My battle with anxiety came completely out of the blue. I was sitting a mock exam one afternoon when I began to feel really nervous. I could feel my heart beating at a faster rate, and my palms began to get so sweaty that I struggled to hold my pen. My stomach was churning, I couldn’t make sense of these emotions. But I realised the feelings were not too dissimilar to what I felt during the week Leon was in hospital. I looked around the packed hall to see if anyone noticed what felt like an eruption in my body, and I stopped my exam. I kept looking at the door thinking it was so close and I could just leave this terrible situation, but I took deep breaths and stayed.
From that day on I developed a fear of silence, and decided that any situation that would include a period of little noise was a danger zone. The anxiety alienated me from my friends even more, because I was yet again going through something that I felt no one could understand. I could no longer engage in school life like everyone else, so this was another reason to segregate me more. My mum and I decided that some additional therapy may help what felt debilitating.
I attended Child and Adolescent Mental Health Services (CAMHS) and began cognitive behavioural therapy (CBT). The therapy was very much focused on getting to the root of what was causing my anxiety, and setting up situations that were like my ‘danger zones’.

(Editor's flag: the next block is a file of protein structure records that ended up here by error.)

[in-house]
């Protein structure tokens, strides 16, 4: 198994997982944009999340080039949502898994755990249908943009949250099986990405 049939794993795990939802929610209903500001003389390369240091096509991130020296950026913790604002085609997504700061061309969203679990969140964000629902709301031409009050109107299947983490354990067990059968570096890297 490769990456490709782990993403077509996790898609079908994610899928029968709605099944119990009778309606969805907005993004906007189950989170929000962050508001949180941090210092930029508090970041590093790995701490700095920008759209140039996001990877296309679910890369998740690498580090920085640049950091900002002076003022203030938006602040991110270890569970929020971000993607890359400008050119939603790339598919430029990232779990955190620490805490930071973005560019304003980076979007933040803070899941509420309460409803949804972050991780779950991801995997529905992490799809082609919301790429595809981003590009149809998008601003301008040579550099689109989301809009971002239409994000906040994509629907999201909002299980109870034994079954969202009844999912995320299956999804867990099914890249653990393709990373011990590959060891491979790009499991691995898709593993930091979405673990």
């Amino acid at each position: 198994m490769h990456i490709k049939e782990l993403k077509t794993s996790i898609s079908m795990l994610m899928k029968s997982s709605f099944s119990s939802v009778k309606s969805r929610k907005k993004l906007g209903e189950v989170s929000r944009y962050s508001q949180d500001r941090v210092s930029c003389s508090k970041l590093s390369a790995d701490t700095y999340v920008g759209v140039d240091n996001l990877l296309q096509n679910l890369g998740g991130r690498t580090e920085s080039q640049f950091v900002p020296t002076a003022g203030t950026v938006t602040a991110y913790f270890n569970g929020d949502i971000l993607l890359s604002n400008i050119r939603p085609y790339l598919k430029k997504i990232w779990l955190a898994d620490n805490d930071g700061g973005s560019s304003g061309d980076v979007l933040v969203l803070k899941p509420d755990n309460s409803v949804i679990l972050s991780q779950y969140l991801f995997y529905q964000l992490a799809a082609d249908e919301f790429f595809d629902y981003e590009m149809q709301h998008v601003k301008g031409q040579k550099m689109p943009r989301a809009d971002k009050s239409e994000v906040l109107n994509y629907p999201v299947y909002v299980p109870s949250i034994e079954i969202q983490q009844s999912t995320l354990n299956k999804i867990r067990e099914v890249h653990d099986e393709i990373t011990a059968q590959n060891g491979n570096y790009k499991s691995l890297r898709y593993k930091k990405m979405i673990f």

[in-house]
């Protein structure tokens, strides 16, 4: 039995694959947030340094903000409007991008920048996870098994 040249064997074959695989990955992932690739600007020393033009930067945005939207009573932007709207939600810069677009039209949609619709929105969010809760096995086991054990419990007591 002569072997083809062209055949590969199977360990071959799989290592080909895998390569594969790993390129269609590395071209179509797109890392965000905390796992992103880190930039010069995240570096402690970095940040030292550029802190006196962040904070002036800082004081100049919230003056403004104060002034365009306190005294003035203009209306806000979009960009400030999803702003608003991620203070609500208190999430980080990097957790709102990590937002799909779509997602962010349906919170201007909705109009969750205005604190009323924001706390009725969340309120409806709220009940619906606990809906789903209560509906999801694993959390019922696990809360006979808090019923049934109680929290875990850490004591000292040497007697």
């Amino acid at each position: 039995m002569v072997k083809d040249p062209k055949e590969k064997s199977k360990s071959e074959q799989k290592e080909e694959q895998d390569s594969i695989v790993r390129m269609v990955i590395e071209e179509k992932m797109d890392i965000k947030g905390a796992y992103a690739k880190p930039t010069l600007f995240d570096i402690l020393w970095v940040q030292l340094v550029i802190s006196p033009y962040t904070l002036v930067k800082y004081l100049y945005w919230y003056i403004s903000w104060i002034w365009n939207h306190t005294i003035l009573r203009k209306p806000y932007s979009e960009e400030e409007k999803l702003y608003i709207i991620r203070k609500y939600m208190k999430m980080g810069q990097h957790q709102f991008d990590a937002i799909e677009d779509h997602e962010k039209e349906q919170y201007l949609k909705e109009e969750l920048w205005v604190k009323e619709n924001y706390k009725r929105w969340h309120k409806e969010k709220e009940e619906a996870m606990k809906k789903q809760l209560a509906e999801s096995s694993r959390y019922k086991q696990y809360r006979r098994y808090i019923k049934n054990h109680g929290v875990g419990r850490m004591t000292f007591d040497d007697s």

“The anxiety felt like a scar born out of my trauma, like a person breaking bones or feeling bruised following an accident”
I continued seeing therapists over the course of my time at secondary school, and I practised different coping mechanisms, including deep breathing and mindfulness, in order to prevent myself slipping into what felt like unbearable anxiety.
I spent a lot of time studying at home, as well as in school when I could cope, and I made sure I stayed focused on my studies. I knew that Leon wouldn’t want me to give up – he knew that I always dreamt of being a journalist, and to a degree that dream kept me going. To my surprise, I left school with really good GCSEs, I went on to college to study my A-Levels, and eventually made it to university to study journalism.
I graduated from university in 2018 with a first-class honour’s degree. It was one of my proudest days, because that 13-year-old girl all those years ago would never have imagined I would be able to achieve that. I still struggled with my anxiety, but it improved over time. So, I sit here today, aged 24, and I can’t quite believe all of the trials I have faced in my life so far. I feel as if my trauma made me a wise woman before I had even become one. One lesson I have learnt, is that you can never underestimate your strength, I am a survivor, and for that I am so proud.
Rav Sekhon | BA MA MBACP (Accred) says:
Tayo’s inspirational story truly touches on the sadness and pain that can be experienced when we lose someone close to us – a feeling that is even more difficult to process as a child. Although it has been challenging, with courage and strength, Tayo has been able to work through the trauma and overcome her anxiety. This experience has helped Tayo to grow, and she absolutely deserves to be proud of who she is today.
To connect with a counsellor to discuss ways to navigate grief, or ways to manage overwhelming anxiety, visit counselling-directory.org.uk